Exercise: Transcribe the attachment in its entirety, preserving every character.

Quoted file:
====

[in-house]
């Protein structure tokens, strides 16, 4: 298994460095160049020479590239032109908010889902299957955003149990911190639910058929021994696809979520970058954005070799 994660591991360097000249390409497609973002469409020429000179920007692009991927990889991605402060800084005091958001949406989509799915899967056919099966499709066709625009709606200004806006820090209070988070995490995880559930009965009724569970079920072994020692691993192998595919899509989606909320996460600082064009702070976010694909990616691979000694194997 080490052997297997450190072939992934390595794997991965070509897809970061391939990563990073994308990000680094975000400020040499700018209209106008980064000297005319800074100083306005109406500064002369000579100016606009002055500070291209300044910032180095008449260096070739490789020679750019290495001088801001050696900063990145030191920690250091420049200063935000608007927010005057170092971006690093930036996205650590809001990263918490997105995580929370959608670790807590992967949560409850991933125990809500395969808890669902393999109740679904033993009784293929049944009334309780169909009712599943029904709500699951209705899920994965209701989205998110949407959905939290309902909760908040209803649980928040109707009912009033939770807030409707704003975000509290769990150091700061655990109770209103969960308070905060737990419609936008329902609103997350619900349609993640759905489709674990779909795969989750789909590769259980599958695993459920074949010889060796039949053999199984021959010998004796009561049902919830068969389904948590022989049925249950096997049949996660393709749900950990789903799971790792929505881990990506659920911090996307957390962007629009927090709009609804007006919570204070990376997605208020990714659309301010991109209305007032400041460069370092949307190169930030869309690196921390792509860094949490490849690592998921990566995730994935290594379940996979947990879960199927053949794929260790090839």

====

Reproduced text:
[in-house]
């Protein structure tokens, strides 16, 4: 298994460095160049020479590239032109908010889902299957955003149990911190639910058929021994696809979520970058954005070799 994660591991360097000249390409497609973002469409020429000179920007692009991927990889991605402060800084005091958001949406989509799915899967056919099966499709066709625009709606200004806006820090209070988070995490995880559930009965009724569970079920072994020692691993192998595919899509989606909320996460600082064009702070976010694909990616691979000694194997 080490052997297997450190072939992934390595794997991965070509897809970061391939990563990073994308990000680094975000400020040499700018209209106008980064000297005319800074100083306005109406500064002369000579100016606009002055500070291209300044910032180095008449260096070739490789020679750019290495001088801001050696900063990145030191920690250091420049200063935000608007927010005057170092971006690093930036996205650590809001990263918490997105995580929370959608670790807590992967949560409850991933125990809500395969808890669902393999109740679904033993009784293929049944009334309780169909009712599943029904709500699951209705899920994965209701989205998110949407959905939290309902909760908040209803649980928040109707009912009033939770807030409707704003975000509290769990150091700061655990109770209103969960308070905060737990419609936008329902609103997350619900349609993640759905489709674990779909795969989750789909590769259980599958695993459920074949010889060796039949053999199984021959010998004796009561049902919830068969389904948590022989049925249950096997049949996660393709749900950990789903799971790792929505881990990506659920911090996307957390962007629009927090709009609804007006919570204070990376997605208020990714659309301010991109209305007032400041460069370092949307190169930030869309690196921390792509860094949490490849690592998921990566995730994935290594379940996979947990879960199927053949794929260790090839």